Setting the tone, the movie opens with Turner (Timothy Spall) in Holland, sketching and studying the Dutch light as the windmills turn and women pass wearing their winged bonnets. Leigh and his longtime cinematographer Dick Pope take great pains in making a movie that is an extension of Turner’s visual experience, framing lush green knolls, windswept oceans, glassy waterways, and tumultuous skies in ways that don’t seem to exist today. Breathtaking references to his paintings, such as The Fighting Temeraire (1839), Rain, Steam and Speed (1844), and, most dramatically, Snow Storm (1842), pepper Mr. Turner, as do quiet independent motifs of Turner with the backdrops of nature that so inspired him. An overhead shot that shifts down of Turner fishing in a small boat on an impossibly still lake may be one of the most beautiful shots of the year.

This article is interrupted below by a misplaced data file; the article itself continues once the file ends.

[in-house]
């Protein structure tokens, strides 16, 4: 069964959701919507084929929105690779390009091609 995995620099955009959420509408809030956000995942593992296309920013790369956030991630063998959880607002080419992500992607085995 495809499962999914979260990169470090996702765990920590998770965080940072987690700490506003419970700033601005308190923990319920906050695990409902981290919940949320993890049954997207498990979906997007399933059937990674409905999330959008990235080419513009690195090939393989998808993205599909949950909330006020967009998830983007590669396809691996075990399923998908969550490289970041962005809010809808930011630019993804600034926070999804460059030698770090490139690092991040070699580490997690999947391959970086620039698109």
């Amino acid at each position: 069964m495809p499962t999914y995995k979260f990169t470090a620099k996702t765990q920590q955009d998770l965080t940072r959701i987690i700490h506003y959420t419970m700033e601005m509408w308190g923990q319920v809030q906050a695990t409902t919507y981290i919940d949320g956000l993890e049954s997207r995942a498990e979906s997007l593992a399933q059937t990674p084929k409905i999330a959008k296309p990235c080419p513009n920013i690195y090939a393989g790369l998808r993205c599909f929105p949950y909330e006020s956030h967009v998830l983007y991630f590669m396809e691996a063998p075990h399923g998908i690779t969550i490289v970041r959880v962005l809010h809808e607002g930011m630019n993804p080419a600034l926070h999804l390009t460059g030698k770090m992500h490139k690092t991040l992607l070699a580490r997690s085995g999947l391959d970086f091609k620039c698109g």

Turner’s life in London is an indiscriminate schedule of attending social events hosted by patrons, participating in the Royal Academy, and accepting studio visits by friends, eccentrics, potential buyers, his cast aside lover (played by perennial Leigh actress Ruth Sheen), and his two illegitimate daughters. His constant companion and most avid supporter is his father William (Paul Jesson), who works as his assistant mixing paints and acting as house butler. Turner’s maid (Dorothy Atkinson), a homely creature, dotes on the painter, confusing his selfish sexual advances as love (or perhaps the only love she has ever known). Spall gives a physical and vocal performance, easily filling Turner’s shoes and more than worthy of the Best Actor Award at Cannes. Although an adopted member of high society due to his status as a master painter, Turner is a rough and often belligerent character, grunting as a form of communication with little regard toward public perception. Sharing an admiration for composer Henry Purcell with a pianist, he even unexpectedly breaks into song with a sincere yet warbly Tom Waits-like voice.